In an idle moment, sie'd reprogrammed her phone receiver to play different soundfiles for calls from different numbers. Sometimes even sie had trouble remembering what her thought processes had been when sie picked certain songs, so sie was at first nonplussed when it started playing 'Get Back' by The Beatles. Hir mind raced through the song's lyrics, wondering what association had led to it, and then stopped dead in the second verse. "Holy shit!" sie crowed, automatically hitting 'Save' even as sie ran for the phone.

"Which is it?" sie said as soon as sie saw hir counselor's face.

He stopped in mid-word, smiled, and said, "An exchange."

Yes! Hir heart started beating frantically, and sie began to feel light-headed. "So now what?" sie said as calmly as she could, which wasn't very.

"Well, first of all I'll send you hir file. Sie has been keeping hirself fit, so you should have no complaints that way. And then, at your earliest convenience, the both of you will meet. Either of you can back out at any time, and you'll be put back on the waiting list."

"Not unless sie's a residual HIV carrier," sie said under hir breath. "If it's okay with my--donor, I'd like to get it done as soon as possible. As of tomorrow, I have no other commitments."

"Wonderful," hir counselor said, smiling. "Sie's just as anxious."

Before going to hir counselor's office the next day, sie took unaccustomed pains with hir appearance. Sie felt silly the whole time sie was doing it--it wasn't like sie really had to 'sell' hir body, if hir opposite number was in any way as desperate as sie--but sie felt better for having done it. Still, the process was enough to make hir glad sie would, with any luck, not have to do it for much longer.

Hir heart was pounding as sie stood in the elevator. Sie knew it probably wasn't much worse than before any of hir job interviews or presentations, but it seemed like it. After all, making a poor impression at this first meeting could mean the end of hir chances. But, as usual, sie took a few deep breaths outside the door, and sie had once again regained hir control.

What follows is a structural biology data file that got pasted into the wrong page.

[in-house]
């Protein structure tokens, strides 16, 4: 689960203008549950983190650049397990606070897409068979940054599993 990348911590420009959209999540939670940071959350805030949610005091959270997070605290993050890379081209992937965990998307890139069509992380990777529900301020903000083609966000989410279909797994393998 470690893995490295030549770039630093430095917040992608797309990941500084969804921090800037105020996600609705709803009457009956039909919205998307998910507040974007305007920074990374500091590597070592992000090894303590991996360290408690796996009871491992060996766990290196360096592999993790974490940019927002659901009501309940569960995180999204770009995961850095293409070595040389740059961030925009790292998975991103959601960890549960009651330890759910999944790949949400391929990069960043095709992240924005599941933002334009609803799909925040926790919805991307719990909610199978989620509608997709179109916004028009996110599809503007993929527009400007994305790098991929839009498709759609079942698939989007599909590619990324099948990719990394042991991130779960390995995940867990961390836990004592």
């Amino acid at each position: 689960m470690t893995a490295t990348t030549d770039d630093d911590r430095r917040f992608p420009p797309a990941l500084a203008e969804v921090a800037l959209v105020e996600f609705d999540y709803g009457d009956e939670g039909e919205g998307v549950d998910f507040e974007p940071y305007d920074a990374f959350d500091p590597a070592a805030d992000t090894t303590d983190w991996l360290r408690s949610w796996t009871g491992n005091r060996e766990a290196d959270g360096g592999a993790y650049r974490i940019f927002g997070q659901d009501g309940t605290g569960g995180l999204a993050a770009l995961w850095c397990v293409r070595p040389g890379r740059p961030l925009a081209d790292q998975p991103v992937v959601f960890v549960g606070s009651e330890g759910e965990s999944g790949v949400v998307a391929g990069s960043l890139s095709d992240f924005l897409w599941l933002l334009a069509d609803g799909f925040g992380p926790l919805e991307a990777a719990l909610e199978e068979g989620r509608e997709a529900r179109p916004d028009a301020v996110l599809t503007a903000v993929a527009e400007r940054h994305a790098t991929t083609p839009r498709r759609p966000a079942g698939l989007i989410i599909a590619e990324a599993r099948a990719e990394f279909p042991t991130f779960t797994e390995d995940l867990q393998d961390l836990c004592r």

Hir counselor was not there yet, but there was a plain but smartly- dressed woman sitting nervously on the couch, who flinched visibly at the sound of the door opening. Had sie mistaken the time? "I'm sorry--" sie began.

"No, that's all right," the woman said in a surprisingly deep voice.

Sie did a mental double-take. Of course. This was hir--what to call him? partner? donor?

He smiled. "I do catch people off guard the first time. I'm Raphael, or Rowena, as I like to call myself. And you are...?"

"Crystal. Or just Tal."

He raised his eyebrow. "I would've expected Chris...but that is a more creative diminutive. Raphael doesn't have any good feminine relatives, but I have always liked the name Rowena, and this way I can keep the same initial. I also played a character by that name on stage, so I got experience in answering to the name."

"You're an actor, then?"

"Oh, I try. Just...alternative clubs right now. Well, drag shows, really, but we try to maintain an air of dignity about them. I'm hoping to move beyond that a bit, though." That seemed to remind him why they were both here, and he quieted. "Ummm...Dr. Hendrickson just went out to get a coffee, and he said he'd probably be back before you arrived..."

"I'm just a bit early, as usual," sie said, a bit embarrassed.

"Oh, that must be nice. I can never manage to do that--always too many things cropping up at the last minute. Drives my directors nuts."

"So I see you've met," Dr. Hendrickson said from the doorway, smiling with that look that told hir that he'd planned it that way from the start. "Listen, something's come up, so I won't be able to see you until 1:00. Why don't you go have lunch?"

"Fabulous idea," Raphael(Rowena?) said. "I know this lovely place, I used to eat there when we were at the Sunset. Join me?"

"How can I refuse?" sie said, grinning.

"So do you mind if I ask personal questions?" Raphael said after they'd ordered. "Our good Doctor is just going to ask them anyway, or probably has them all written down on his little forms, and this place gets so loud nobody would hear the answers anyway."

Sie nodded. "Fire away."

"Okay, so which way do you swing? Oh, that's such a crude way of putting it. What's the polite one? Are you het or gay? I should say, first off, to get the ball rolling, that I am het now, and hope not to remain so 'afterward'. Just don't have much use for men, myself. I know this may surprise you, coming from a 'drag queen', but somehow I just never quite fit in, that way. But here I am babbling again. Which are you, then?"

"I hadn't really thought about it," sie said honestly. "My sex life has only been theoretical for so long... I have 'swung' both ways, but I always thought of myself as primarily het. As for afterwards-- who knows?"

"Very sensible way of looking at things, if you ask me. Wish I could stick to something like that, but I'm irretrievably biased, I must say. Ah, here's the food."

They ate in thoughtful silence. After the meal he said, "Do you know the details of how this works, by the way?"